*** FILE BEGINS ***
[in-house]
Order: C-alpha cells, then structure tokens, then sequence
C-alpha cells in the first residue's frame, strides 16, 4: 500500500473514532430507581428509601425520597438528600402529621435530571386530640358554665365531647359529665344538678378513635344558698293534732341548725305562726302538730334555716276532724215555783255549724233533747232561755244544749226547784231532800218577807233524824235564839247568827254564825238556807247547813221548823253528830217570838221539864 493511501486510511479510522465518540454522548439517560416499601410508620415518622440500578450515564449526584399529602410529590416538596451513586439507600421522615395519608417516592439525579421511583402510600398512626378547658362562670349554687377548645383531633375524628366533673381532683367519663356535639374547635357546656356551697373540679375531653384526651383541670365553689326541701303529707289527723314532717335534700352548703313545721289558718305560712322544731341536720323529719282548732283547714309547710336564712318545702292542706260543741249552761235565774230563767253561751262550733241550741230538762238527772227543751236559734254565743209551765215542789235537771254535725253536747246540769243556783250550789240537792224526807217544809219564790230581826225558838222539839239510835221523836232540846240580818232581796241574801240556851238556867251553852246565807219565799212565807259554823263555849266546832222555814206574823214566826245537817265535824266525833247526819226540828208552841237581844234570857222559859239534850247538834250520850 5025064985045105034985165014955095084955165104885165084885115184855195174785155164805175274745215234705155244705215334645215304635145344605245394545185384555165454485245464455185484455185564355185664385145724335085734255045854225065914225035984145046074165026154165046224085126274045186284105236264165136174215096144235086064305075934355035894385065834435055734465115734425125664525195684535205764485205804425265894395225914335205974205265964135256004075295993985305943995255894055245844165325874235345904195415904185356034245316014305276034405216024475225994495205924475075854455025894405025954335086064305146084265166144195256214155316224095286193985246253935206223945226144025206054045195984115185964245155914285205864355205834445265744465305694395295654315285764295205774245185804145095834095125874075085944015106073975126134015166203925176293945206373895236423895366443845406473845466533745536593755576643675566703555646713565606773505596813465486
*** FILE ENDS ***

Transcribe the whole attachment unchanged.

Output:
[in-house]
Order: C-alpha cells, then structure tokens, then sequence
C-alpha cells in the first residue's frame, strides 16, 4: 500500500473514532430507581428509601425520597438528600402529621435530571386530640358554665365531647359529665344538678378513635344558698293534732341548725305562726302538730334555716276532724215555783255549724233533747232561755244544749226547784231532800218577807233524824235564839247568827254564825238556807247547813221548823253528830217570838221539864 493511501486510511479510522465518540454522548439517560416499601410508620415518622440500578450515564449526584399529602410529590416538596451513586439507600421522615395519608417516592439525579421511583402510600398512626378547658362562670349554687377548645383531633375524628366533673381532683367519663356535639374547635357546656356551697373540679375531653384526651383541670365553689326541701303529707289527723314532717335534700352548703313545721289558718305560712322544731341536720323529719282548732283547714309547710336564712318545702292542706260543741249552761235565774230563767253561751262550733241550741230538762238527772227543751236559734254565743209551765215542789235537771254535725253536747246540769243556783250550789240537792224526807217544809219564790230581826225558838222539839239510835221523836232540846240580818232581796241574801240556851238556867251553852246565807219565799212565807259554823263555849266546832222555814206574823214566826245537817265535824266525833247526819226540828208552841237581844234570857222559859239534850247538834250520850 5025064985045105034985165014955095084955165104885165084885115184855195174785155164805175274745215234705155244705215334645215304635145344605245394545185384555165454485245464455185484455185564355185664385145724335085734255045854225065914225035984145046074165026154165046224085126274045186284105236264165136174215096144235086064305075934355035894385065834435055734465115734425125664525195684535205764485205804425265894395225914335205974205265964135256004075295993985305943995255894055245844165325874235345904195415904185356034245316014305276034405216024475225994495205924475075854455025894405025954335086064305146084265166144195256214155316224095286193985246253935206223945226144025206054045195984115185964245155914285205864355205834445265744465305694395295654315285764295205774245185804145095834095125874075085944015106073975126134015166203925176293945206373895236423895366443845406473845466533745536593755576643675566703555646713565606773505596813465486